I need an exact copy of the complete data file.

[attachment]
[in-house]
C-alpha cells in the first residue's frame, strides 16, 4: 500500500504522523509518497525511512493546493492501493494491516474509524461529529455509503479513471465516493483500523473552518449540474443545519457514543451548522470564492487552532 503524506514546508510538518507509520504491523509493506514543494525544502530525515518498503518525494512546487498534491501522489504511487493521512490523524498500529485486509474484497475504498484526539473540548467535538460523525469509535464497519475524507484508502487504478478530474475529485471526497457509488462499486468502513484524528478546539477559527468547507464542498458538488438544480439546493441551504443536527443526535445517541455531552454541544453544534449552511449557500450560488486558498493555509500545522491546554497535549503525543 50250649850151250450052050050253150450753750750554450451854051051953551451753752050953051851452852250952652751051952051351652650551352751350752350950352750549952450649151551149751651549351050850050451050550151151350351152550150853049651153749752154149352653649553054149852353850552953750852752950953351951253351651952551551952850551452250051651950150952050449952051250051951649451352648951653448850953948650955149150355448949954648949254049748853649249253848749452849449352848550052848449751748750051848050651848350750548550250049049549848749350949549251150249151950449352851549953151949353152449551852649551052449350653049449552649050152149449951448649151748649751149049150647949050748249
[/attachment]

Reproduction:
[in-house]
C-alpha cells in the first residue's frame, strides 16, 4: 500500500504522523509518497525511512493546493492501493494491516474509524461529529455509503479513471465516493483500523473552518449540474443545519457514543451548522470564492487552532 503524506514546508510538518507509520504491523509493506514543494525544502530525515518498503518525494512546487498534491501522489504511487493521512490523524498500529485486509474484497475504498484526539473540548467535538460523525469509535464497519475524507484508502487504478478530474475529485471526497457509488462499486468502513484524528478546539477559527468547507464542498458538488438544480439546493441551504443536527443526535445517541455531552454541544453544534449552511449557500450560488486558498493555509500545522491546554497535549503525543 50250649850151250450052050050253150450753750750554450451854051051953551451753752050953051851452852250952652751051952051351652650551352751350752350950352750549952450649151551149751651549351050850050451050550151151350351152550150853049651153749752154149352653649553054149852353850552953750852752950953351951253351651952551551952850551452250051651950150952050449952051250051951649451352648951653448850953948650955149150355448949954648949254049748853649249253848749452849449352848550052848449751748750051848050651848350750548550250049049549848749350949549251150249151950449352851549953151949353152449551852649551052449350653049449552649050152149449951448649151748649751149049150647949050748249